Polish Towns That Declared Themselves ‘LGBT-Free’ Denied European Union Funds
Six Polish towns that introduced ‘LGBT-free zones’ are facing financial consequences as the European Union has rejected their application for funding.
The six municipalities in question had applied for grants of between €5,000 and €25,000 from an EU programme that encourages cultural partnerships to form between ‘twin’ towns in different member states.
The funds are to be used on programs working towards equality and integration, but the towns were denied because of their decisions to sign pledges opposing acts of tolerance towards the LGBTQ+ community.
Some Polish regions declared themselves ‘LGBT ideology-free zones’ or adopted ‘family rights’ declarations that Brussels regards as discriminatory, and which the European Parliament has condemned.
Helena Dalli, EU Commissioner for Equality, explained the decision to reject the towns on Twitter, writing:
EU values and fundamental rights must be respected by member states and state authorities.
This is why six town twinning applications involving Polish authorities that adopted ‘LGBTI free zones’ or ‘family rights’ resolutions were rejected.
According to a commission spokesman cited by RTE, the EU’s Education, Audiovisual and Culture Executive Agency (EACEA) had written to some of the towns seeking clarification over their stance on LGBTQ+ rights.
The call for proposals for the twinning programme stipulates that it must be accessible to all European citizens without any form of discrimination on the basis of gender, ethnic origin, religion or belief, disability, age or sexual orientation.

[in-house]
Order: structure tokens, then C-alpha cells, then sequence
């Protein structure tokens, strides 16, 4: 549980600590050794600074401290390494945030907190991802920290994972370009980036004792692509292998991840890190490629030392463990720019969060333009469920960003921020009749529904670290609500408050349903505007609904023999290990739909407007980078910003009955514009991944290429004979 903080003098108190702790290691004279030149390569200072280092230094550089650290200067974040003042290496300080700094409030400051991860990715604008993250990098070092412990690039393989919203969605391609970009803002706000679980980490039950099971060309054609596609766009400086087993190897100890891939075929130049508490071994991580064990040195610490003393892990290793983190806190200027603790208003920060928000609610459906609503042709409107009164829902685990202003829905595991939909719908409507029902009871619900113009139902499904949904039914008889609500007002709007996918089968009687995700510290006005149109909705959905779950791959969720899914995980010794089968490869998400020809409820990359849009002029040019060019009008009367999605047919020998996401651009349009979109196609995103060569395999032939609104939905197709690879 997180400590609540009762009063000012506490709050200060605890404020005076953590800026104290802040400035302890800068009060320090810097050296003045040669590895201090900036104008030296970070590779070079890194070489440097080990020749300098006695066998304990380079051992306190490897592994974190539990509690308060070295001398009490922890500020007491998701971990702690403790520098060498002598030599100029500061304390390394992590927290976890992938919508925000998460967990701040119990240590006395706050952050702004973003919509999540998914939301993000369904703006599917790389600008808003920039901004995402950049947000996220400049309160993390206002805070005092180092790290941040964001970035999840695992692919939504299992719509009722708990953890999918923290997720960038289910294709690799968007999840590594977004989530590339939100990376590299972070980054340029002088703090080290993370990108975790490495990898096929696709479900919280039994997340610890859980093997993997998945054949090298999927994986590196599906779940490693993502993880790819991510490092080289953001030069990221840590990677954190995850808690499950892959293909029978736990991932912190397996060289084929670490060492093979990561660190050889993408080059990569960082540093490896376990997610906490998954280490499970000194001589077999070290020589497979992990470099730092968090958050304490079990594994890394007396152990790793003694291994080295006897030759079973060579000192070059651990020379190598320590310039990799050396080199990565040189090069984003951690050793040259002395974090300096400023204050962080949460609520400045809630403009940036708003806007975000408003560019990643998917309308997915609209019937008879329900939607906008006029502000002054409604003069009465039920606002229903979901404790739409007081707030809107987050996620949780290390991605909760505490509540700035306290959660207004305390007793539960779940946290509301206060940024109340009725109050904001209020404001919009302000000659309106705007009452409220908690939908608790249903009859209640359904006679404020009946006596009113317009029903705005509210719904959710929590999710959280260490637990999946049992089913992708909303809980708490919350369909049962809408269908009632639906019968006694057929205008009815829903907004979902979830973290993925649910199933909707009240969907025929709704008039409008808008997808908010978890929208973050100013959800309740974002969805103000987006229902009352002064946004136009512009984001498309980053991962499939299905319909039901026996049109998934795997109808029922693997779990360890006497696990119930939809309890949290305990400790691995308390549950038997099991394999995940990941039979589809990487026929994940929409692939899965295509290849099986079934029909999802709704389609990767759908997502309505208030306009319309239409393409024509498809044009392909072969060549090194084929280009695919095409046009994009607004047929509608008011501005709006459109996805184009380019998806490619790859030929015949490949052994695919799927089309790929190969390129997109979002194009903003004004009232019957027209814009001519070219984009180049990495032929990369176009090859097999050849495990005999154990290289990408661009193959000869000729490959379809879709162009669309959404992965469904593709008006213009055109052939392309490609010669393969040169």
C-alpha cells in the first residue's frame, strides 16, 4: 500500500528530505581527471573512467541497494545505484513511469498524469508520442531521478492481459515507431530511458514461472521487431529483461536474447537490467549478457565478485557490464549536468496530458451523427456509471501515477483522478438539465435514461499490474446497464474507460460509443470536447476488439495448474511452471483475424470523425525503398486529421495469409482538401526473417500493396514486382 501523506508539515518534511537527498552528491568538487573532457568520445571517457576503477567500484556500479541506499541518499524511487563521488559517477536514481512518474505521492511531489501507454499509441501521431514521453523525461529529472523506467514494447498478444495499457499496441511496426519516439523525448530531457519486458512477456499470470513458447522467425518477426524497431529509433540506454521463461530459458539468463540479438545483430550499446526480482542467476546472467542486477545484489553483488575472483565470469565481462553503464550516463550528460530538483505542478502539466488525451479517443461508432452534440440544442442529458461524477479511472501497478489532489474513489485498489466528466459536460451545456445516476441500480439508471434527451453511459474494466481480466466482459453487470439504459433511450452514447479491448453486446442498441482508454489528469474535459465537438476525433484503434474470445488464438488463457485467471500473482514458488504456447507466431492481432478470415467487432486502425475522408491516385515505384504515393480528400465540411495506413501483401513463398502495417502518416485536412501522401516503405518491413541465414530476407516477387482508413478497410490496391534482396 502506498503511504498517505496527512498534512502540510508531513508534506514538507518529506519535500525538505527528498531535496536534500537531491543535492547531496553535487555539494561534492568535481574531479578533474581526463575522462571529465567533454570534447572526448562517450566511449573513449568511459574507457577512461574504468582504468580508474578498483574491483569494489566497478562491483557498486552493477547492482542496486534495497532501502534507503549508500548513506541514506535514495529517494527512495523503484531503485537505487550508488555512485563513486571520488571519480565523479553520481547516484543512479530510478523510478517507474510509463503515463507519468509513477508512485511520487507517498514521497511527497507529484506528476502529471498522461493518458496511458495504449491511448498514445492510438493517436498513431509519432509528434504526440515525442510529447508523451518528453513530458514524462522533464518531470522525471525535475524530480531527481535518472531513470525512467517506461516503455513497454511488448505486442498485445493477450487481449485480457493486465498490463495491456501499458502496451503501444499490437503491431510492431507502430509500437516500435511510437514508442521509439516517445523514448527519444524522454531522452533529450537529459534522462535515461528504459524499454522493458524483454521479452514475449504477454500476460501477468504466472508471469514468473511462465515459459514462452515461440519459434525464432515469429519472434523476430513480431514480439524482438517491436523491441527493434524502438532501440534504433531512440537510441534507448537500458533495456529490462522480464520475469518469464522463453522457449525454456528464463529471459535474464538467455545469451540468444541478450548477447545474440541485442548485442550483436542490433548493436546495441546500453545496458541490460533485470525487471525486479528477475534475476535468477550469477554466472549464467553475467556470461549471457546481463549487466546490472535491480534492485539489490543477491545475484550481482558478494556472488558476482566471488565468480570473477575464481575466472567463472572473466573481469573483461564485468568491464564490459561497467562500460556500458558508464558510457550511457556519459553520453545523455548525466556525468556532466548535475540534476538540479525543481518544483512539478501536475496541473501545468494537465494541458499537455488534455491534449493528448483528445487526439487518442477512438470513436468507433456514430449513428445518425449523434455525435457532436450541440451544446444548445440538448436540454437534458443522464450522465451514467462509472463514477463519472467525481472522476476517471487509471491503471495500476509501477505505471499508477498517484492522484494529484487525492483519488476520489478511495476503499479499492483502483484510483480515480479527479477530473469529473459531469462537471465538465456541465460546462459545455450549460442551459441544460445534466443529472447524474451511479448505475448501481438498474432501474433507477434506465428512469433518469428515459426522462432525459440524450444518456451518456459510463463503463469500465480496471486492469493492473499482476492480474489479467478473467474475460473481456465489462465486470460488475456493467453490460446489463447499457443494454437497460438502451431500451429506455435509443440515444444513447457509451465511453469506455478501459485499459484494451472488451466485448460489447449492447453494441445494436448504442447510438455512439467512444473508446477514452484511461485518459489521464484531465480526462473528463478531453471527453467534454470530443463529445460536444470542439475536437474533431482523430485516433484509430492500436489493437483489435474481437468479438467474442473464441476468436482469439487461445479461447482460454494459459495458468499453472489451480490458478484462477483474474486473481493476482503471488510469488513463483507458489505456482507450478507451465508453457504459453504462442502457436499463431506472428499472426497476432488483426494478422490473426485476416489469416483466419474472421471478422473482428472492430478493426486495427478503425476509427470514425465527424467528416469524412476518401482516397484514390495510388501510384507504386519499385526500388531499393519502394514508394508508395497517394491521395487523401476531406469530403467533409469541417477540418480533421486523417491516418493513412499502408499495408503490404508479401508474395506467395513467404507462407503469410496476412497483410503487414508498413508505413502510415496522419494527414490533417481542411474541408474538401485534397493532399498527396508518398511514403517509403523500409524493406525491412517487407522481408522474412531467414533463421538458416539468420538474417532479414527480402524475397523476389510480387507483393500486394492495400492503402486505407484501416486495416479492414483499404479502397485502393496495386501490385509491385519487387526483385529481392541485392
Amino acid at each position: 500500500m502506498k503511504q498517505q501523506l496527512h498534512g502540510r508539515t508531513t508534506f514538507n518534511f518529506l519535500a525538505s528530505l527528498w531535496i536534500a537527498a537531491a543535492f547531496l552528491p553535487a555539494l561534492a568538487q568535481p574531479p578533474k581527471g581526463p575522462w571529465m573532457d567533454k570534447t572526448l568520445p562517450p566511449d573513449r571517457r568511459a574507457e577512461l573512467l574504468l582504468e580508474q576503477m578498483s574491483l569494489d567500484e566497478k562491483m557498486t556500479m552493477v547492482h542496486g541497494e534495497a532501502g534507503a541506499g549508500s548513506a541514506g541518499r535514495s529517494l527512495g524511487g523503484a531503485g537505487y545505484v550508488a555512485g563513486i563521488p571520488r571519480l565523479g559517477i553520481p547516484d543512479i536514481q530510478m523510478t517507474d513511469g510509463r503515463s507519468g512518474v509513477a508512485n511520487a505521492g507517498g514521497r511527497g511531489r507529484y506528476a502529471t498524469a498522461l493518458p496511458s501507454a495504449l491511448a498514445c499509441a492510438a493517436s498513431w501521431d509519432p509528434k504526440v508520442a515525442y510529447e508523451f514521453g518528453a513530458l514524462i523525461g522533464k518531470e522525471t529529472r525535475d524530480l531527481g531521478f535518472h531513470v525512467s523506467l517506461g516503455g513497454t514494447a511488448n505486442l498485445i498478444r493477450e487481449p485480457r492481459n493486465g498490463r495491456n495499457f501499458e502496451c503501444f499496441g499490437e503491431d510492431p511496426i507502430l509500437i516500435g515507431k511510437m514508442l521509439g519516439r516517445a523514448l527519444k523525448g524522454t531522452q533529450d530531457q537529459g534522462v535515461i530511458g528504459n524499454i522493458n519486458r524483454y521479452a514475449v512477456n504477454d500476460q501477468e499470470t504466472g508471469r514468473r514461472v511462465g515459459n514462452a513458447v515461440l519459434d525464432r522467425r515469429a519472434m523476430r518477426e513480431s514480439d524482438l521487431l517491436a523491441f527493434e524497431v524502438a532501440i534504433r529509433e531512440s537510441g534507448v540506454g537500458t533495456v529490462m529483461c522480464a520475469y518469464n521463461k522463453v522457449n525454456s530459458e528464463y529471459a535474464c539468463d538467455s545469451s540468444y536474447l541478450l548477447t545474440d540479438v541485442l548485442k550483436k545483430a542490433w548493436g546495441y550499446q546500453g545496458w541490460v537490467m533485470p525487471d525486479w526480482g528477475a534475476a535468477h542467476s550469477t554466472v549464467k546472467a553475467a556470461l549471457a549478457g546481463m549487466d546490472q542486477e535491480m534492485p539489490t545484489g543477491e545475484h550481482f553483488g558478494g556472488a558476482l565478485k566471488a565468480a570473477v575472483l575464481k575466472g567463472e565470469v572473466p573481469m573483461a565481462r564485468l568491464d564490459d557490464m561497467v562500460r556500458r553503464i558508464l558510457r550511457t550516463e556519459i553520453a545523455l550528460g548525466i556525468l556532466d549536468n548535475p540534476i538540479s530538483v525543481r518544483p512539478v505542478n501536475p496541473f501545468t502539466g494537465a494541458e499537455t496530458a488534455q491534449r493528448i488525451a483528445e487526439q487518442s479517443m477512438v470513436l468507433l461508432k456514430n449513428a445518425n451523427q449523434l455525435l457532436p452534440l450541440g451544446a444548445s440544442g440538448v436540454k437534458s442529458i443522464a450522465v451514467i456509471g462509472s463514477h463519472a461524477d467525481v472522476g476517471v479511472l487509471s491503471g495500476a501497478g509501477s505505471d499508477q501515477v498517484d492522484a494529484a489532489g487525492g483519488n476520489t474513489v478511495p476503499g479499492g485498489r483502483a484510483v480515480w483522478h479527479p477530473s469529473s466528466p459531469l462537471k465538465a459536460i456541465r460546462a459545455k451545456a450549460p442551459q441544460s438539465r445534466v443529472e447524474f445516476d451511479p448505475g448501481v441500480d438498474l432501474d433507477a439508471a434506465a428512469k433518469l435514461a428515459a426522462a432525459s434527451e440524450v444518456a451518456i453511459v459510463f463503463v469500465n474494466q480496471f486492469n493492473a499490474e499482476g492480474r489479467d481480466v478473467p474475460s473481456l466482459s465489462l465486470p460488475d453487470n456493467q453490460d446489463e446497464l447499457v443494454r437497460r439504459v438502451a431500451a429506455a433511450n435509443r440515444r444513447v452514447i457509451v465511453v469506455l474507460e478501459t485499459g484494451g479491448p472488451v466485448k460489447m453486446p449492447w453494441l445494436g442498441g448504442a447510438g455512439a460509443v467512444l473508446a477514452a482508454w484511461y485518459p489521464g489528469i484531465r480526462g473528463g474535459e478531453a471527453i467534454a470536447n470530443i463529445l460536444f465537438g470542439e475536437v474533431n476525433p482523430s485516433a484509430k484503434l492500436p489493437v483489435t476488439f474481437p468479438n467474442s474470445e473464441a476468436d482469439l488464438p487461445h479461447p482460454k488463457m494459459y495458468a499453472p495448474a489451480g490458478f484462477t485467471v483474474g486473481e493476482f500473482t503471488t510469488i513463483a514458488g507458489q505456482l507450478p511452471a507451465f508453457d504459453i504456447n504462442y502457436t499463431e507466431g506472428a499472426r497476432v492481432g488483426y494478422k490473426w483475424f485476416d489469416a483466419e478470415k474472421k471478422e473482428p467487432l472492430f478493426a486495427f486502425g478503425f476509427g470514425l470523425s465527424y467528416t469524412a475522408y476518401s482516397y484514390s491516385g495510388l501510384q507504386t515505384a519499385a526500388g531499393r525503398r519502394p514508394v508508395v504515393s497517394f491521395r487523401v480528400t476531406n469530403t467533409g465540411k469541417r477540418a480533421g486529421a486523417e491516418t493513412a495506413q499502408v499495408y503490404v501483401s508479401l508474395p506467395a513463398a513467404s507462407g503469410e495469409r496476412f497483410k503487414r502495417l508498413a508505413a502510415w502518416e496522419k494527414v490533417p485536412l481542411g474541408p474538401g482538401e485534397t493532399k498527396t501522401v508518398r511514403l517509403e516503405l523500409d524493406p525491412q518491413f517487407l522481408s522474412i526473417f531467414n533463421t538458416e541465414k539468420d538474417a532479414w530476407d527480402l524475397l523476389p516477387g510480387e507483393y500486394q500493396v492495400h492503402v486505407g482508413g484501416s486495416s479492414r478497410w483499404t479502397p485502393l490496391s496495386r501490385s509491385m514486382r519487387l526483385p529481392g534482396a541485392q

The spokesperson went on to say the towns were rejected because the ‘reply given by the project’s legal representative did not give the evaluation committee sufficient assurance that the project would be in line’ with the programme’s objectives, ‘in particular equal access and non-discrimination’.
The European Commission published a list of the 127 towns that succeeded in getting the grants, eight of which were Polish. It’s not been specified which towns were rejected, though it’s likely they are in the conservative southeast, where the majority of the ‘LGBT-free’ zones are located.
Pink News reports the controversial zones now cover around a third of Poland, though some are beginning to be annulled as the courts find them unconstitutional.
The French town of Saint-Jean-de-Braye broke its twinning partnership with Tuchów in Poland due to its views, declaring that the relationship was now ‘tainted’.
France is committed to combating human rights violations based on sexual orientation.
We cannot accept that the ties that unite our two cities by a twinning oath be tainted. We condemn the position taken by our twin city of Tuchów.
As well as rejecting funding, the EU has also threatened to cut pandemic recovery funds to the ‘LGBT-free’ regions, with the commission asking anti-LGBTQ+ governors to confirm how the money would be used for measures promoting equality.
If you’ve been affected by any of these issues and want to speak to someone in confidence, contact the LGBT Foundation on 0345 3 30 30 30, 10am–6pm Monday to Friday, or email [email protected]
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